You never get a second chance to sell your first tickets. How you price them, and how fans feel about transaction with the team, are absolutely vital.

Once you announce you're moving the team, you give up your key piece of leverage. When they moved, a new stadium deal was expected to take a matter of months. It took eight years.

Sometimes deadlines help and sometimes they don't make much of a difference. They rarely hurt, unless they are arbitrary or excessively short. But if you are working in good faith and the deadlines can be extended if progress is being made, they work well.

It's not the people, ... It's not the individuals who show up at the game and buy the tickets. The people are great. It's the business, or lack of, that's the primary factor. For whatever reason, the area simply does not have many strong and large businesses.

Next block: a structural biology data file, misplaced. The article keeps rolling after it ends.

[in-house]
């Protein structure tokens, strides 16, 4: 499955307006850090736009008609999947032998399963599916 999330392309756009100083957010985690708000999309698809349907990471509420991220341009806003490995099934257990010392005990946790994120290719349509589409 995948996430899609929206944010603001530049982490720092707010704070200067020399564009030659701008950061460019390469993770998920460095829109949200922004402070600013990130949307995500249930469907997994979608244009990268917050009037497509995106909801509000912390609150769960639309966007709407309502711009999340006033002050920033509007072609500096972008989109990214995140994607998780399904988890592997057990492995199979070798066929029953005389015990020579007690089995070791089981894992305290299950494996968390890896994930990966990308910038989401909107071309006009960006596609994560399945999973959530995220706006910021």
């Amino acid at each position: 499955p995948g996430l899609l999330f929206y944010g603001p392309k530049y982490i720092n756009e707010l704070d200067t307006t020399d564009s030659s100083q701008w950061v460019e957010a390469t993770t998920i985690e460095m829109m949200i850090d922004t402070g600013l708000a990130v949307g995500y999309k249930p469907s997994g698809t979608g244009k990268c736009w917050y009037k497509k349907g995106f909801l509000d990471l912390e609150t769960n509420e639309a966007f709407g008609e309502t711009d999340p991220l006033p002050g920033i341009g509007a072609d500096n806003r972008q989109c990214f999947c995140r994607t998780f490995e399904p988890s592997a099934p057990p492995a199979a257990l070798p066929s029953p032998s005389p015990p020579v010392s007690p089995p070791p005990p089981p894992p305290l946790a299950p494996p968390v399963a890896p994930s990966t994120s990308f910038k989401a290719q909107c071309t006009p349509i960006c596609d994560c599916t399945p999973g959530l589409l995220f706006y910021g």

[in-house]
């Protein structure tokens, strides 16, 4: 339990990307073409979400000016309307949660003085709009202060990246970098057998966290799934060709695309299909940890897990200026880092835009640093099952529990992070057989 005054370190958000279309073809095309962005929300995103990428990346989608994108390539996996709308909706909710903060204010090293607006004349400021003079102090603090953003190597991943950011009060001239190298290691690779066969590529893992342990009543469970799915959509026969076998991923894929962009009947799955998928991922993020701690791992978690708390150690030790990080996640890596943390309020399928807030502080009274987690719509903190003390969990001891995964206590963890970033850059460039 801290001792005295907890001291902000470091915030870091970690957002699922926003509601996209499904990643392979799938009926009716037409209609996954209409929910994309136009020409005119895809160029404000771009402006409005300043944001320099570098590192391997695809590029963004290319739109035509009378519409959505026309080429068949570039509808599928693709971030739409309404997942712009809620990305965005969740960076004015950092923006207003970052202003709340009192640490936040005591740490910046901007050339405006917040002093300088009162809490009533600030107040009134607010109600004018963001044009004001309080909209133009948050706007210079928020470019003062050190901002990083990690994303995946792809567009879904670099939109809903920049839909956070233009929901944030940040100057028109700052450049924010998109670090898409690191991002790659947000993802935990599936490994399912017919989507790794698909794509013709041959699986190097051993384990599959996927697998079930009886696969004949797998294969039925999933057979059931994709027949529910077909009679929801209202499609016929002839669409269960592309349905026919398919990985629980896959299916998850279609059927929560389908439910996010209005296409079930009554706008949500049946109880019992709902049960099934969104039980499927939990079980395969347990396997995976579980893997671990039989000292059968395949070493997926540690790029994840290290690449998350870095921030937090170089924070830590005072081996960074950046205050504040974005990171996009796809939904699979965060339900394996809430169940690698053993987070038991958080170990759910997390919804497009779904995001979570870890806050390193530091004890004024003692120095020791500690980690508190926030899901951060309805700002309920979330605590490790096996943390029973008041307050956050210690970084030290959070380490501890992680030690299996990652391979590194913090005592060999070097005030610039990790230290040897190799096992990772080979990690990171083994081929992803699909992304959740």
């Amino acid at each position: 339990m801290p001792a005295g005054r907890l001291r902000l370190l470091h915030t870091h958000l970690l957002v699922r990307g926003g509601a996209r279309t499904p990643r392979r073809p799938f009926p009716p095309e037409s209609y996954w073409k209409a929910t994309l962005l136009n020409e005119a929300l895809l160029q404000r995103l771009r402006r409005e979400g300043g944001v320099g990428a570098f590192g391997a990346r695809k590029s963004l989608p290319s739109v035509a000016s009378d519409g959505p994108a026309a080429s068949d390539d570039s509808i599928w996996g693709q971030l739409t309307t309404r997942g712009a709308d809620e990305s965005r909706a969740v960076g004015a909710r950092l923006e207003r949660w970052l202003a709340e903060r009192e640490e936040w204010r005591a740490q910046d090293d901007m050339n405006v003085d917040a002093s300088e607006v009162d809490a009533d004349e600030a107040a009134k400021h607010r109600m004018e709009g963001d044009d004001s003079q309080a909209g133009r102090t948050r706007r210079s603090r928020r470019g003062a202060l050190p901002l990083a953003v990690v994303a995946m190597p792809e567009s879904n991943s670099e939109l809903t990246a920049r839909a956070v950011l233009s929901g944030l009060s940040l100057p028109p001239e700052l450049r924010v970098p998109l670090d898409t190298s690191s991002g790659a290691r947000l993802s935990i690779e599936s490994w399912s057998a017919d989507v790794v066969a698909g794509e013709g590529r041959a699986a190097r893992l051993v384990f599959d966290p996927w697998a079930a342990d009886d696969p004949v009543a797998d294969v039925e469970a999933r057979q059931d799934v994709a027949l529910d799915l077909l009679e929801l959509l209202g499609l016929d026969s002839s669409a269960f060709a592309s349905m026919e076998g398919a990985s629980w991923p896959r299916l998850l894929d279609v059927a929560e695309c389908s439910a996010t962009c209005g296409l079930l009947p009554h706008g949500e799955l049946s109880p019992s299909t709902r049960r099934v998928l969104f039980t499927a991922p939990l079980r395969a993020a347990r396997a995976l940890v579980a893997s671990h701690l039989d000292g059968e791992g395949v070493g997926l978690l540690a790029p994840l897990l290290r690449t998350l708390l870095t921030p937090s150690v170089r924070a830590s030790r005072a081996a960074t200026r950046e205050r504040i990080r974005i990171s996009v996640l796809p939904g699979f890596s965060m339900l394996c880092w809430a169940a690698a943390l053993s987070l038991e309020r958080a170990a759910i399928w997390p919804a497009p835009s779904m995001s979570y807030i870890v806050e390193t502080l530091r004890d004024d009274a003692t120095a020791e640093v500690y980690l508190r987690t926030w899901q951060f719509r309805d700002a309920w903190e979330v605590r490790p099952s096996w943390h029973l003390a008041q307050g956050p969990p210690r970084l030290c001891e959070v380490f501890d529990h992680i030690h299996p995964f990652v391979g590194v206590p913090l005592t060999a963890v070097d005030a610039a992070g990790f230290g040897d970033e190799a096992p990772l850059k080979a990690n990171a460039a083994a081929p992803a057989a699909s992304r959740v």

Because of the clock, the three-quarters of us who live in eastern and central time zone don't get to see those clubs as much, don't get to see the highlights on Sports Center. For a nightly league that is largely dependent on national television revenue, that's a big issue.

That myth has been broken long ago, ... Everyone who follows the Olympics knows commercialism and corporate sponsorship is as much a part of the Olympics at this point as athletic competition. It is simply aesthetics, it is simply a veneer.

They are a cash machine. They print money, ... While there is no revenue pressure, they'll try to keep certain things pristine.

But everything else will be fair game.

I say that from some personal knowledge and from the historical perspective of nothing happening in South Florida to get a stadium deal done.